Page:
World leaders must take decisive steps to address inequalities in all their manifestations, President Nana Addo Dankwa Akufo-Addo has advised.
He said: “Unequal access to resources, opportunities and social provision is damaging to societies, incites hostilities and violence, and threatens peace and security.”
Inequalities had implications far beyond economic development as they undermined social cohesion and also bred resentment, he stated in an address, at the 2023 Paris Peace Forum, in France.
President Nana Akufo-Addo bemoaned the unequal access to opportunities and technology.
It was holding hundreds of millions of people from achieving their potential and realising their aspirations, he noted, underlying the need to foster economic equity to promote inclusive economic growth.
The President said it was imperative to invest in education, healthcare, and social safety nets to ensure that everyone, everywhere, had an equal opportunity to prosper.
Additionally, the President advocated a reform of the global financial architecture “because the current system is not fit-for-purpose when it comes to addressing inequalities”.
The United Nations (UN), in its Sustainable Development Goals (SDGs) Report 2023, says one in six people worldwide has experienced discrimination in some form, with women and people with disabilities disproportionately affected.
Inequality threatens long-term social and economic development, harms poverty reduction and destroys people’s sense of fulfillment and self-worth.
The UN Report estimates that year 2022 witnessed the highest number of refugees (34.6 million people) ever documented, with the COVID-19 pandemic also causing the largest rise in between-country inequality in three decades.
President Nana Akufo-Addo stated that conflicts perpetuated inequalities, and their prevention should be a global priority.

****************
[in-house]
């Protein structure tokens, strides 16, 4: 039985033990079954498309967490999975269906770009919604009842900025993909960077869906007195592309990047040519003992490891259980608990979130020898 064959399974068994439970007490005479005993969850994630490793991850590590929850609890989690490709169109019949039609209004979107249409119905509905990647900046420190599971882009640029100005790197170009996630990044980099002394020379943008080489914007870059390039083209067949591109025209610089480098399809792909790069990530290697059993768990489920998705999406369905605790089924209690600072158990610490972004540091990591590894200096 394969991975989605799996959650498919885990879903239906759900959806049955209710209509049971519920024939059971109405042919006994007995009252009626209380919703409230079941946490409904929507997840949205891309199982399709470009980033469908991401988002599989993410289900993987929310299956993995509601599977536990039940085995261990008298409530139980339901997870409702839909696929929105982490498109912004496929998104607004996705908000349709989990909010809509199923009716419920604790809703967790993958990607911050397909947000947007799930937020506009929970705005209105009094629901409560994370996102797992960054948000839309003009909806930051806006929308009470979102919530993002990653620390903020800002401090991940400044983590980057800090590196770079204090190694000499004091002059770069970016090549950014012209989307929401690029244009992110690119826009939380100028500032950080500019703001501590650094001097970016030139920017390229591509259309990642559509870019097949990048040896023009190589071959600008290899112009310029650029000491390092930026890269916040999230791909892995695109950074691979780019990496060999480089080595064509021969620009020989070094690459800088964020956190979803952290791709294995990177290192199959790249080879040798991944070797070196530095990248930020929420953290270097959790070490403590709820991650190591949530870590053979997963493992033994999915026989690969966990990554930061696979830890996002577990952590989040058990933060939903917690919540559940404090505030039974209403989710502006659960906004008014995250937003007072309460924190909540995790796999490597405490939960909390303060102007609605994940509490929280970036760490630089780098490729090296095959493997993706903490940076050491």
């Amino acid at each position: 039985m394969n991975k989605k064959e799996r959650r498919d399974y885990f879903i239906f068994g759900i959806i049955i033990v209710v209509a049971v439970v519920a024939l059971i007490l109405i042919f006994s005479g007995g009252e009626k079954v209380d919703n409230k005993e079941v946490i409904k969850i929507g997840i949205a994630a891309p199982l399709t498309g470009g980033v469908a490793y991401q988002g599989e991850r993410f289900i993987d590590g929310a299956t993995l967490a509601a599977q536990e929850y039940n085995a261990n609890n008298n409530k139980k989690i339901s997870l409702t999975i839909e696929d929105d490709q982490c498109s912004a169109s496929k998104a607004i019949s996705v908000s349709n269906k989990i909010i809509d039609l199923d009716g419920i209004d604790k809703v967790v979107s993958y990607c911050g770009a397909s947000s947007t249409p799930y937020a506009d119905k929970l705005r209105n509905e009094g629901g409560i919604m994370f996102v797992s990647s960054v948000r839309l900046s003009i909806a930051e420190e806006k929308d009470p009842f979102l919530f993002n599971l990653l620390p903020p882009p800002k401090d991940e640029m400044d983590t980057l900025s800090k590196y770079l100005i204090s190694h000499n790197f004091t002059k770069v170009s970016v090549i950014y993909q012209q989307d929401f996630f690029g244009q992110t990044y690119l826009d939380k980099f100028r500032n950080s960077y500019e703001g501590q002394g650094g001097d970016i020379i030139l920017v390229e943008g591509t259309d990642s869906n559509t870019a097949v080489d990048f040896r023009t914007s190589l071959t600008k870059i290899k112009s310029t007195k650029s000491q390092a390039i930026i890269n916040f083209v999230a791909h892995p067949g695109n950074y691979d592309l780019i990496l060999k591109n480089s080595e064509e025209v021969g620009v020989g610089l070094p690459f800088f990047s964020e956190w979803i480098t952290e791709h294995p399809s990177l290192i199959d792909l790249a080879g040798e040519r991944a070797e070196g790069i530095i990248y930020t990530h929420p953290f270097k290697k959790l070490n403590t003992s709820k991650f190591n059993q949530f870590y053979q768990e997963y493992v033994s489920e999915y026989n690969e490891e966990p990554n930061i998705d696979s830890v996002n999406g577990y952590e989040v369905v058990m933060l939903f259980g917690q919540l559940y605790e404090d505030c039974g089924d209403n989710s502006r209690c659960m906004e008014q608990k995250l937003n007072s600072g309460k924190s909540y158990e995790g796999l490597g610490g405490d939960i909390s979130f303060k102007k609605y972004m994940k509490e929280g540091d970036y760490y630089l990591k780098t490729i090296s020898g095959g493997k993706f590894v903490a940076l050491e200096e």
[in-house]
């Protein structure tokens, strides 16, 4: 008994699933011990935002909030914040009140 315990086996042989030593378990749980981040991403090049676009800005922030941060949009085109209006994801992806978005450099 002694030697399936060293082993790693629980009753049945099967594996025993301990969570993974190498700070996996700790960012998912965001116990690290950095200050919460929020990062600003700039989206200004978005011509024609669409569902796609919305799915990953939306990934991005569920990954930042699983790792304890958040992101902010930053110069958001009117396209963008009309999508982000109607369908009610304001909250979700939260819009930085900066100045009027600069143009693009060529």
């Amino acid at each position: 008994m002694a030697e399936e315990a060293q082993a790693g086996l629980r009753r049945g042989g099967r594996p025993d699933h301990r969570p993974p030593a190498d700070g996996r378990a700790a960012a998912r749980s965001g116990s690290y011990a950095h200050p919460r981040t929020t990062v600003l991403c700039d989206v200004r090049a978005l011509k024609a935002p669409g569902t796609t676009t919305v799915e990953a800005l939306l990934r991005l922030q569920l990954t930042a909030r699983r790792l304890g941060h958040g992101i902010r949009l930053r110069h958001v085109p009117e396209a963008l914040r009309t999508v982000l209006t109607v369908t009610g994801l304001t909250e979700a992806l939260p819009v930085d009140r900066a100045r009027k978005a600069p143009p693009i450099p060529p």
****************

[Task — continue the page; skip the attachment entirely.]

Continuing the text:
“Simultaneously, we must take meaningful steps to combat climate change and support climate adaptation, while transitioning to sustainable green economies.”
He reiterated the importance of reforming the institutions of global governance, particularly the UN Security Council, and correcting the longstanding injustice that the current structure and composition of the Council represented, especially for the nations of Africa.
“We cannot continue to preach democracy and fairness around the world, we cannot insist on peace and justice around the world when our global security organisation is not seen by the majority of its members as having a structure that is effective, fair and just.”
The 2023 Paris Peace Forum was held to find common ground on the governance of global commons and global public goods in domains like climate change, outer space and critical minerals.
It was intended to facilitate dialogue, creating action-oriented coalitions and defining norms or pre-norms as a way to deliver efficient responses to the urgent challenges of the time.
The critical priorities related to protecting the planet and the people, ensuring trust and safety in the digital world, addressing inequalities and accelerating SDGs, crafting peace and building a safer world.
The Forum was held on the theme: “Seeking Common Ground in a World of Rivalry”.